There are probably folks on here that know more about this than I, but I believe it to be an insurance-driven requirement. The pilots for a given port or waterway form their own association and experience requirements, and I can only guess at the insurance coverage they carry and premiums they pay.

When I sailed from Anchorage to Tacoma in the Northern Lights, we took on a pilot and apprentice at Port Angeles (recall, we already had an idle Cook Inlet pilot on board). The apprentice was a 50-something guy with an "all vessels, all oceans" ticket who was required to do a hundred supervised passages (I think it was at least that) before the Puget Sound Pilots would accept him.
AlaskaProf is online now   Reply With Quote
Old 12-10-2017, 08:25 PM   #11
Guru
 
BandB's Avatar
 
City: Fort Lauderdale
Country: USA
Join Date: Jan 2014
Posts: 15,143
The skeptic I often am, I've never been comfortable with the two terms, "Unsinkable" and "Self Righting." To me they are indicators but not guarantees as the tests are done in structured conditions and situations. I've seen people talk about it too often as if it's an absolute.
BandB is offline   Reply With Quote
Old 12-10-2017, 08:30 PM   #12
Guru
 
Fletcher500's Avatar
 
City: So-Cal
Country: USA
Vessel Name: Chelsea Rose
Vessel Model: Helmsman 43 PH
Join Date: May 2016
Posts: 813
Quote:
Originally Posted by Benthic2 View Post
How do you become a pilot ? If you regularly sail from port A to port B, do you eventually not need a pilot once you have done the run enough times ??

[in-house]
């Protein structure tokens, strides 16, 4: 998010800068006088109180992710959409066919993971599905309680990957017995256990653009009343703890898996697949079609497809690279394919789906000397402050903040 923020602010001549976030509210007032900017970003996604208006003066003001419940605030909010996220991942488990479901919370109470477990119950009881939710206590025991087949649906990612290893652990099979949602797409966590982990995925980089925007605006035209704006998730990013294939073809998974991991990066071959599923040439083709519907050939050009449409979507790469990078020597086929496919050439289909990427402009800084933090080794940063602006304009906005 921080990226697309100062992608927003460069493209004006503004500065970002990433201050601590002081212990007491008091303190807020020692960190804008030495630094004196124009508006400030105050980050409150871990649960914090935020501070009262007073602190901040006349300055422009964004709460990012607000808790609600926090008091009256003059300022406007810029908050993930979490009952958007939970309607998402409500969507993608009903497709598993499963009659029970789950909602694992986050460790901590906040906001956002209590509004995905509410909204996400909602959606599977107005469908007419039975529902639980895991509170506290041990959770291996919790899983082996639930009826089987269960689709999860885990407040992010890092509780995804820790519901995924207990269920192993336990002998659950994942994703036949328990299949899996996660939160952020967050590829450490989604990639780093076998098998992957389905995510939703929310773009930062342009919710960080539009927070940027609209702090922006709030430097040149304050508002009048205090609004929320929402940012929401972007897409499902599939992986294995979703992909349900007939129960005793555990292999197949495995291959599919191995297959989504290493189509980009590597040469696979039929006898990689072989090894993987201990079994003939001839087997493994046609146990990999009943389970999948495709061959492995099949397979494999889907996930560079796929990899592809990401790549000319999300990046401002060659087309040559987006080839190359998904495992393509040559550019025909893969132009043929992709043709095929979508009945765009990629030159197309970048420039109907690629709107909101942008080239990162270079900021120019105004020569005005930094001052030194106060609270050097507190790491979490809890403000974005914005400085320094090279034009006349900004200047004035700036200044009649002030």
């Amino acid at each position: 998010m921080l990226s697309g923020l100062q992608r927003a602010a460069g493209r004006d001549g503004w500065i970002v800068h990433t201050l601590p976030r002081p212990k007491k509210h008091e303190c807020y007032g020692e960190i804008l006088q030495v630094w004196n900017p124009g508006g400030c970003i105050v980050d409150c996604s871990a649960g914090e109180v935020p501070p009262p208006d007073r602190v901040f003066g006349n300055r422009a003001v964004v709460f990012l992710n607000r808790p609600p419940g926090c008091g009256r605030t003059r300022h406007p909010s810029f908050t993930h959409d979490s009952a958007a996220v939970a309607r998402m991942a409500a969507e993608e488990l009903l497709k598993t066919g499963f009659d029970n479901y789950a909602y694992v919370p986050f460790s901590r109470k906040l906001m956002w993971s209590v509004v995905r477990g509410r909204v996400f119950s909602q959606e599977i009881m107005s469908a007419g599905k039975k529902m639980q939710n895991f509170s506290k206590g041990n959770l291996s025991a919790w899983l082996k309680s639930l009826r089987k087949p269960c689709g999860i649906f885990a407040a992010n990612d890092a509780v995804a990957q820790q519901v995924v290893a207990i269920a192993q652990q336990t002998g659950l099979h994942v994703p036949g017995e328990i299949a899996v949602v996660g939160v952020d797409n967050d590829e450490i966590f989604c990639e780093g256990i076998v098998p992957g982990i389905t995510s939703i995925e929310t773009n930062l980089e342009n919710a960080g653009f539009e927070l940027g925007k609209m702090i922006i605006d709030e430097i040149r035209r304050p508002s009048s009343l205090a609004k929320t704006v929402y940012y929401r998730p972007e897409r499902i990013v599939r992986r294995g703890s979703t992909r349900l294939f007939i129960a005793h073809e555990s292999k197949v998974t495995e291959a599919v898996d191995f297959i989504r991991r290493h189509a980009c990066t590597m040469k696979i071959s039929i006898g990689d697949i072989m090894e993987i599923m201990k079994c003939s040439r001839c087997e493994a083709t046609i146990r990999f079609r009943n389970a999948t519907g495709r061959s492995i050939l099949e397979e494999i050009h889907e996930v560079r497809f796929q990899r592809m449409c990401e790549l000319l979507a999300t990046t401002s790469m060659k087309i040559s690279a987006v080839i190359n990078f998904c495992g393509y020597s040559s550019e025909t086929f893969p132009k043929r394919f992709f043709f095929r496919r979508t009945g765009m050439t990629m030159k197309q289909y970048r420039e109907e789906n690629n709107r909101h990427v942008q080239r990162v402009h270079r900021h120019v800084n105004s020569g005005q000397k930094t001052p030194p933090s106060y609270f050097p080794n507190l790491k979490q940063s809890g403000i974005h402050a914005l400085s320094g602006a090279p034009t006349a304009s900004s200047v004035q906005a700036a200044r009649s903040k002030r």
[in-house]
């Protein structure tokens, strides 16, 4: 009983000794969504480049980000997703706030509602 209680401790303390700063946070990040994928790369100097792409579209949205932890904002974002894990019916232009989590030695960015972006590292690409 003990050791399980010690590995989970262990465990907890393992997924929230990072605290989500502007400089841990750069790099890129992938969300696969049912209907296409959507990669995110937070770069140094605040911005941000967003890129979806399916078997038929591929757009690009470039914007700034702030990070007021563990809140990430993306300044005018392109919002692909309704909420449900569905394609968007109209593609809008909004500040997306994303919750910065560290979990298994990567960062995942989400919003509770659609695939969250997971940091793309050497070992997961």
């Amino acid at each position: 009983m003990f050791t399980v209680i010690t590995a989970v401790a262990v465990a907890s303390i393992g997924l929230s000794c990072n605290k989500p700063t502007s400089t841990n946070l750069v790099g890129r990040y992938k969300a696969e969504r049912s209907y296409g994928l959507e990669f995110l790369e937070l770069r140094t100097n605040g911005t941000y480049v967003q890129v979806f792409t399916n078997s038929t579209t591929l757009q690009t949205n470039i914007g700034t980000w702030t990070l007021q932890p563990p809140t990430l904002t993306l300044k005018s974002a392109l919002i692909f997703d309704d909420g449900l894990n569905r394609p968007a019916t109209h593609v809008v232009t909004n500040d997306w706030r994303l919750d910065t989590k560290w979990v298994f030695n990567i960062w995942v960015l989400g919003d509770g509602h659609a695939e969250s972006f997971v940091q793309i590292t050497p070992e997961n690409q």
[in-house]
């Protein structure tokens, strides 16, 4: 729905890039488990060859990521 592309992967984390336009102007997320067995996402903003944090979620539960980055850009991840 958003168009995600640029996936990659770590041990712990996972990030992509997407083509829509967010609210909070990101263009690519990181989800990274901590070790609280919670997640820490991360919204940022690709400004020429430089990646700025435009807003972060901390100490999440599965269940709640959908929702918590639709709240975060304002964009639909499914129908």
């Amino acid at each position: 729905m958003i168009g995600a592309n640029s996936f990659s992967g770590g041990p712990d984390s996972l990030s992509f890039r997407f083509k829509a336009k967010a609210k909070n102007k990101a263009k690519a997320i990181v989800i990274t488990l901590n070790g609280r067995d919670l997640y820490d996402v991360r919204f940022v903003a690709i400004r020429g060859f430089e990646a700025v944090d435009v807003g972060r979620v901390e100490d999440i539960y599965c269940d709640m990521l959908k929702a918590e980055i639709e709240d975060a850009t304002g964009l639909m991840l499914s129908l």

I think I know the answers to your question, but There are people on here who currently sail on Unlimted HP/Tonnage Licenses that can answer this much more accurately than me.

I was a Snipe, but a Deck classmate has been a Port Pilot in Long Beach for 25 years. I can tell you he loves it, makes great money, and has a lot of time off in between shifts.

Very coveted jobs and hard to get. I know someone who just got on the short list for WA or Oregon (forgot) after being on the list for many years.
Fletcher500 is offline   Reply With Quote
Old 12-10-2017, 10:00 PM   #13
Guru
 
koliver's Avatar
 
City: Saltspring Island
Country: BC, canada
Vessel Name: Retreat
Vessel Model: C&L 44
Join Date: Nov 2007
Posts: 2,631
Quote:
Originally Posted by BandB View Post
The skeptic I often am, I've never been comfortable with the two terms, "Unsinkable" and "Self Righting." To me they are indicators but not guarantees as the tests are done in structured conditions and situations. I've seen people talk about it too often as if it's an absolute.